5 cool things about India’s first transgender mayor
Madhu Bai Kinnar represents hope in more ways than one
1. “Politics is theater. It doesn’t matter if you win. You make a statement. You say, ‘I’m here, pay attention to me.’” Madhu Bai Kinnar was living American politician and gay rights activist Harvey Milk’s words as she ran a low-budget campaign for the mayor’s post in Raigarh, Chattisgarh. Some say she won because the Modi wave skipped this part of the country. But this campaign was not just about winning, it was about saying, ‘We’re here, pay attention to us.’
2. This is not the first time a transgender contested mayoral elections. It’s not even the first time a transgender has won. But in the past, before the Supreme Court passed a law in 2014 that recognised them as equal citizens of a third gender, these victories were declared void. Madhu Bai Kinnar will take her seat with pride as she represents two very marginalised communities: Dalits and transgenders.
3. Kinnar was excommunicated from her family, the fate of many hijras who come out about their identity. Part of what makes an Indian transgender so vulnerable is their rejection by the support system they grew up in. Kinnar’s victory — she won by over 4500 votes over the BJP candidate — has brought a full reconciliation with her family a little closer.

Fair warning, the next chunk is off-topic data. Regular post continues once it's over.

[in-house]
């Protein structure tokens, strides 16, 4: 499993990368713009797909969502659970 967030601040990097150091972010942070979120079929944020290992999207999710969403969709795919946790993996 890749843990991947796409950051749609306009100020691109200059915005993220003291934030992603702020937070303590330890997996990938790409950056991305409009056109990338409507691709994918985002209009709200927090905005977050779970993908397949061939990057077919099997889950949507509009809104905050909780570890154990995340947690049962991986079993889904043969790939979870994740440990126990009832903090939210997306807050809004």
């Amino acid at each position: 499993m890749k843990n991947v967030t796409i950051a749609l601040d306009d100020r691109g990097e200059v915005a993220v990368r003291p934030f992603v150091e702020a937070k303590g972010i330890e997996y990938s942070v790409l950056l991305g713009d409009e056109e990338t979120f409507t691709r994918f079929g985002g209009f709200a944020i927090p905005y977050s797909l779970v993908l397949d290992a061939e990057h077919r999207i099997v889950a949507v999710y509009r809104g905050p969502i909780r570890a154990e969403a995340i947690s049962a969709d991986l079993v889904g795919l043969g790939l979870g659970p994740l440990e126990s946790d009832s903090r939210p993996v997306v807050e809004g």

4. Her biological family may not have been around, but Madhu Bai Kinnar had support from the sisterhood, ie her adopted family from the hijra community. She said to Indian Express, “Maine apni behno ke sath ghar-ghar jakar prachar kiya (I did door-to-door campaign with my sisters). People have rejected both BJP and Congress and chosen me.”
5. The new mayor has big plans. But first, as the Indian Express reports, she’s going to make Raigarh a more inclusive place for others like her. Transgenders, she promises, will be given jobs in the municipal corporation and won’t have to beg for a living. Until recently, Kinnar herself made a living dancing and singing in trains.